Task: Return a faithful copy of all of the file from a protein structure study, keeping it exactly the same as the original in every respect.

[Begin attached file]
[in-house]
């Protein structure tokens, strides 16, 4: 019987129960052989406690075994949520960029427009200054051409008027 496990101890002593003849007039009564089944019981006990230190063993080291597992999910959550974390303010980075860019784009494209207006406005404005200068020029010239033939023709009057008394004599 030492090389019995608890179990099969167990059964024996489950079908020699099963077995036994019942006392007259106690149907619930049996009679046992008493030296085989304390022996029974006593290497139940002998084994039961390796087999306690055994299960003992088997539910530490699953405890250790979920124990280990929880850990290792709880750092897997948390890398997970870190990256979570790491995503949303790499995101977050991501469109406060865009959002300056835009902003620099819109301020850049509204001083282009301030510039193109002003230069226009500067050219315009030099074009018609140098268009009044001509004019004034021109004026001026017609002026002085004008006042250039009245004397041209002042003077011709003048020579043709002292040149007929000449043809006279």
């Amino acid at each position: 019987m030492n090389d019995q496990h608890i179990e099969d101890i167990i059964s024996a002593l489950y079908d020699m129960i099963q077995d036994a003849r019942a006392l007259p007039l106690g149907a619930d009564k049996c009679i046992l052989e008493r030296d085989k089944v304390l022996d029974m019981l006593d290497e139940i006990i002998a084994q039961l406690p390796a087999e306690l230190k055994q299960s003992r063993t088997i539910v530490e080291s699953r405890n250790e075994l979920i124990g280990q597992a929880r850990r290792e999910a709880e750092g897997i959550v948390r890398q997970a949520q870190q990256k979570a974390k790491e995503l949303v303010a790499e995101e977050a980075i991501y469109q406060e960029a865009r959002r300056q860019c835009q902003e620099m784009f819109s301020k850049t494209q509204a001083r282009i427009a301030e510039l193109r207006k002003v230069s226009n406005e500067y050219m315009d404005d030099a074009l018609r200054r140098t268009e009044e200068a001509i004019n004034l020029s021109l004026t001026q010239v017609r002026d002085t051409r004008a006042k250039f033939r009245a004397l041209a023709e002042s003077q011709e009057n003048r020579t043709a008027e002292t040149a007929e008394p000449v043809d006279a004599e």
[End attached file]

[in-house]
């Protein structure tokens, strides 16, 4: 019987129960052989406690075994949520960029427009200054051409008027 496990101890002593003849007039009564089944019981006990230190063993080291597992999910959550974390303010980075860019784009494209207006406005404005200068020029010239033939023709009057008394004599 030492090389019995608890179990099969167990059964024996489950079908020699099963077995036994019942006392007259106690149907619930049996009679046992008493030296085989304390022996029974006593290497139940002998084994039961390796087999306690055994299960003992088997539910530490699953405890250790979920124990280990929880850990290792709880750092897997948390890398997970870190990256979570790491995503949303790499995101977050991501469109406060865009959002300056835009902003620099819109301020850049509204001083282009301030510039193109002003230069226009500067050219315009030099074009018609140098268009009044001509004019004034021109004026001026017609002026002085004008006042250039009245004397041209002042003077011709003048020579043709002292040149007929000449043809006279």
């Amino acid at each position: 019987m030492n090389d019995q496990h608890i179990e099969d101890i167990i059964s024996a002593l489950y079908d020699m129960i099963q077995d036994a003849r019942a006392l007259p007039l106690g149907a619930d009564k049996c009679i046992l052989e008493r030296d085989k089944v304390l022996d029974m019981l006593d290497e139940i006990i002998a084994q039961l406690p390796a087999e306690l230190k055994q299960s003992r063993t088997i539910v530490e080291s699953r405890n250790e075994l979920i124990g280990q597992a929880r850990r290792e999910a709880e750092g897997i959550v948390r890398q997970a949520q870190q990256k979570a974390k790491e995503l949303v303010a790499e995101e977050a980075i991501y469109q406060e960029a865009r959002r300056q860019c835009q902003e620099m784009f819109s301020k850049t494209q509204a001083r282009i427009a301030e510039l193109r207006k002003v230069s226009n406005e500067y050219m315009d404005d030099a074009l018609r200054r140098t268009e009044e200068a001509i004019n004034l020029s021109l004026t001026q010239v017609r002026d002085t051409r004008a006042k250039f033939r009245a004397l041209a023709e002042s003077q011709e009057n003048r020579t043709a008027e002292t040149a007929e008394p000449v043809d006279a004599e």